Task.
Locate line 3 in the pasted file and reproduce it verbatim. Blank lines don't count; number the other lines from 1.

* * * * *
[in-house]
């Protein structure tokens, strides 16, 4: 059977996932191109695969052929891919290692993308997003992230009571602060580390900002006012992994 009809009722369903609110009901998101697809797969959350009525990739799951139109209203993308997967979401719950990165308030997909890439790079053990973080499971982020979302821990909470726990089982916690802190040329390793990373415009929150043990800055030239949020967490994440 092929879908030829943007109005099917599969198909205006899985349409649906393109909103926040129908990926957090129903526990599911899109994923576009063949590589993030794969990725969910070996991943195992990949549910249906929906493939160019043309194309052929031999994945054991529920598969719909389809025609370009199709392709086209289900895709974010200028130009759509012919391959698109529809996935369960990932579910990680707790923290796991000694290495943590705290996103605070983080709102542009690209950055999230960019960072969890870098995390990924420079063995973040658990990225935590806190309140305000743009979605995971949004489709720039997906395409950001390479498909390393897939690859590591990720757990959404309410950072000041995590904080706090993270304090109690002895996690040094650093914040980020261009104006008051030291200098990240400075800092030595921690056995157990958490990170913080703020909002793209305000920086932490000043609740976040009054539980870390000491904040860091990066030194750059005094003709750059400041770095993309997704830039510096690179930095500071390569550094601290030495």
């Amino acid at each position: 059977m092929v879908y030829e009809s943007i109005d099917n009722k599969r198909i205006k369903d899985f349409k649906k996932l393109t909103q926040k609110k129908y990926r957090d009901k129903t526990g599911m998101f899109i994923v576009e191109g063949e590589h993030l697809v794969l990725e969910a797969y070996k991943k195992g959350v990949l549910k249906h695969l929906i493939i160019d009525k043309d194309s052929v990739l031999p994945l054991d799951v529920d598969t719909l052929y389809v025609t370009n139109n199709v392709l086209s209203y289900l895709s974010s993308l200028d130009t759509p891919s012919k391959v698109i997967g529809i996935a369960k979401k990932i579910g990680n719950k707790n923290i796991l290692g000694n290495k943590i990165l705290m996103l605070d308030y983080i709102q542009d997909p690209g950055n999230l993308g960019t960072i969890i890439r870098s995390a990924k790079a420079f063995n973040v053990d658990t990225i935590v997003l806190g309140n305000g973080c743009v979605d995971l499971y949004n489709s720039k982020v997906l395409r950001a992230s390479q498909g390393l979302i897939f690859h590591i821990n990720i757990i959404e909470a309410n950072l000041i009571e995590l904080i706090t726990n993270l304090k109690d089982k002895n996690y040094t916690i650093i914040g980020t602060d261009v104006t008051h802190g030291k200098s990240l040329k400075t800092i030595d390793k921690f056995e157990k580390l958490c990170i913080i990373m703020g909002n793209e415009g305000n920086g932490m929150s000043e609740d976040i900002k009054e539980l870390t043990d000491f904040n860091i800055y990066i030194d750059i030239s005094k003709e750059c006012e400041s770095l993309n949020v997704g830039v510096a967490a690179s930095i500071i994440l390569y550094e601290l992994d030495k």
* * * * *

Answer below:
């Amino acid at each position: 059977m092929v879908y030829e009809s943007i109005d099917n009722k599969r198909i205006k369903d899985f349409k649906k996932l393109t909103q926040k609110k129908y990926r957090d009901k129903t526990g599911m998101f899109i994923v576009e191109g063949e590589h993030l697809v794969l990725e969910a797969y070996k991943k195992g959350v990949l549910k249906h695969l929906i493939i160019d009525k043309d194309s052929v990739l031999p994945l054991d799951v529920d598969t719909l052929y389809v025609t370009n139109n199709v392709l086209s209203y289900l895709s974010s993308l200028d130009t759509p891919s012919k391959v698109i997967g529809i996935a369960k979401k990932i579910g990680n719950k707790n923290i796991l290692g000694n290495k943590i990165l705290m996103l605070d308030y983080i709102q542009d997909p690209g950055n999230l993308g960019t960072i969890i890439r870098s995390a990924k790079a420079f063995n973040v053990d658990t990225i935590v997003l806190g309140n305000g973080c743009v979605d995971l499971y949004n489709s720039k982020v997906l395409r950001a992230s390479q498909g390393l979302i897939f690859h590591i821990n990720i757990i959404e909470a309410n950072l000041i009571e995590l904080i706090t726990n993270l304090k109690d089982k002895n996690y040094t916690i650093i914040g980020t602060d261009v104006t008051h802190g030291k200098s990240l040329k400075t800092i030595d390793k921690f056995e157990k580390l958490c990170i913080i990373m703020g909002n793209e415009g305000n920086g932490m929150s000043e609740d976040i900002k009054e539980l870390t043990d000491f904040n860091i800055y990066i030194d750059i030239s005094k003709e750059c006012e400041s770095l993309n949020v997704g830039v510096a967490a690179s930095i500071i994440l390569y550094e601290l992994d030495k």